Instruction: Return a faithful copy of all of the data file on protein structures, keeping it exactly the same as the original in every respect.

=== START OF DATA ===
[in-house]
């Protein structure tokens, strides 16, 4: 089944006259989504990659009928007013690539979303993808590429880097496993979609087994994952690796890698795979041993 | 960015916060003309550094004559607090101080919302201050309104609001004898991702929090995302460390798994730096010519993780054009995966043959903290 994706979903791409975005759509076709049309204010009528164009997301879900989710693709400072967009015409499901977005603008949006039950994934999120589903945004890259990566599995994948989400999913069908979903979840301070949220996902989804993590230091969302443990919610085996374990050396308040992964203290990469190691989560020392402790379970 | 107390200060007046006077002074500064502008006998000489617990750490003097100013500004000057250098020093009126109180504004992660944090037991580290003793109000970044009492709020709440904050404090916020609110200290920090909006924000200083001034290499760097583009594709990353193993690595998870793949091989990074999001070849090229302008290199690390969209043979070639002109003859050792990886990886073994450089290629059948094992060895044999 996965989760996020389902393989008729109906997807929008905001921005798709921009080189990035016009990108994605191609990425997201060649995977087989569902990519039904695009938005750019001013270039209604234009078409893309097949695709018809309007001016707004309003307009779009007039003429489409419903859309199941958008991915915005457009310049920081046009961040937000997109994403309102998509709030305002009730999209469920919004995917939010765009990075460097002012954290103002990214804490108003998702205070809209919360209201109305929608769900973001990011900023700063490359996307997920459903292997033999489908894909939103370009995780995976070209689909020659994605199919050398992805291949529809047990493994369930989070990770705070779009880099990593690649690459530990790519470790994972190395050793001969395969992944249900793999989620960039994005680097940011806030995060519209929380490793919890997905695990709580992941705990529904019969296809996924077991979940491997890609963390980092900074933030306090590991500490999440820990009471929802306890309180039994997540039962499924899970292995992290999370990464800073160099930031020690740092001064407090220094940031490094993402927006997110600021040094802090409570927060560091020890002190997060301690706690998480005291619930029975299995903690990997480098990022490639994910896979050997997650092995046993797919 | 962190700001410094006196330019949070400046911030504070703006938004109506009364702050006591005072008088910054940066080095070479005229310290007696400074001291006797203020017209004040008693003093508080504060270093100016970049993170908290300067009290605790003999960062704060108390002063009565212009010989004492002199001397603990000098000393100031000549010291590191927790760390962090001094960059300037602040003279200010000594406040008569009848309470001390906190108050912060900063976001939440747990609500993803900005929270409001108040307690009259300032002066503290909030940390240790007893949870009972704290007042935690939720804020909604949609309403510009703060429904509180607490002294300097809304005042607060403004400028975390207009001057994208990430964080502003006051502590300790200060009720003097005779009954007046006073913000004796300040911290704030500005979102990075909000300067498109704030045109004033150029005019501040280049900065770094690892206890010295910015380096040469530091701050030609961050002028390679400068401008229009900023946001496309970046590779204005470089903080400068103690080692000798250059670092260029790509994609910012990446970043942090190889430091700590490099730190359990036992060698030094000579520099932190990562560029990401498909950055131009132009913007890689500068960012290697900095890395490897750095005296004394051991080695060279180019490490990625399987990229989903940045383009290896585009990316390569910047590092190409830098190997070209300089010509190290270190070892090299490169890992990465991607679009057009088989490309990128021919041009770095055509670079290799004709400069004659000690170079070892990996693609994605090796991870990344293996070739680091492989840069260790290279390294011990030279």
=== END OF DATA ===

[in-house]
């Protein structure tokens, strides 16, 4: 089944006259989504990659009928007013690539979303993808590429880097496993979609087994994952690796890698795979041993 | 960015916060003309550094004559607090101080919302201050309104609001004898991702929090995302460390798994730096010519993780054009995966043959903290 994706979903791409975005759509076709049309204010009528164009997301879900989710693709400072967009015409499901977005603008949006039950994934999120589903945004890259990566599995994948989400999913069908979903979840301070949220996902989804993590230091969302443990919610085996374990050396308040992964203290990469190691989560020392402790379970 | 107390200060007046006077002074500064502008006998000489617990750490003097100013500004000057250098020093009126109180504004992660944090037991580290003793109000970044009492709020709440904050404090916020609110200290920090909006924000200083001034290499760097583009594709990353193993690595998870793949091989990074999001070849090229302008290199690390969209043979070639002109003859050792990886990886073994450089290629059948094992060895044999 996965989760996020389902393989008729109906997807929008905001921005798709921009080189990035016009990108994605191609990425997201060649995977087989569902990519039904695009938005750019001013270039209604234009078409893309097949695709018809309007001016707004309003307009779009007039003429489409419903859309199941958008991915915005457009310049920081046009961040937000997109994403309102998509709030305002009730999209469920919004995917939010765009990075460097002012954290103002990214804490108003998702205070809209919360209201109305929608769900973001990011900023700063490359996307997920459903292997033999489908894909939103370009995780995976070209689909020659994605199919050398992805291949529809047990493994369930989070990770705070779009880099990593690649690459530990790519470790994972190395050793001969395969992944249900793999989620960039994005680097940011806030995060519209929380490793919890997905695990709580992941705990529904019969296809996924077991979940491997890609963390980092900074933030306090590991500490999440820990009471929802306890309180039994997540039962499924899970292995992290999370990464800073160099930031020690740092001064407090220094940031490094993402927006997110600021040094802090409570927060560091020890002190997060301690706690998480005291619930029975299995903690990997480098990022490639994910896979050997997650092995046993797919 | 962190700001410094006196330019949070400046911030504070703006938004109506009364702050006591005072008088910054940066080095070479005229310290007696400074001291006797203020017209004040008693003093508080504060270093100016970049993170908290300067009290605790003999960062704060108390002063009565212009010989004492002199001397603990000098000393100031000549010291590191927790760390962090001094960059300037602040003279200010000594406040008569009848309470001390906190108050912060900063976001939440747990609500993803900005929270409001108040307690009259300032002066503290909030940390240790007893949870009972704290007042935690939720804020909604949609309403510009703060429904509180607490002294300097809304005042607060403004400028975390207009001057994208990430964080502003006051502590300790200060009720003097005779009954007046006073913000004796300040911290704030500005979102990075909000300067498109704030045109004033150029005019501040280049900065770094690892206890010295910015380096040469530091701050030609961050002028390679400068401008229009900023946001496309970046590779204005470089903080400068103690080692000798250059670092260029790509994609910012990446970043942090190889430091700590490099730190359990036992060698030094000579520099932190990562560029990401498909950055131009132009913007890689500068960012290697900095890395490897750095005296004394051991080695060279180019490490990625399987990229989903940045383009290896585009990316390569910047590092190409830098190997070209300089010509190290270190070892090299490169890992990465991607679009057009088989490309990128021919041009770095055509670079290799004709400069004659000690170079070892990996693609994605090796991870990344293996070739680091492989840069260790290279390294011990030279």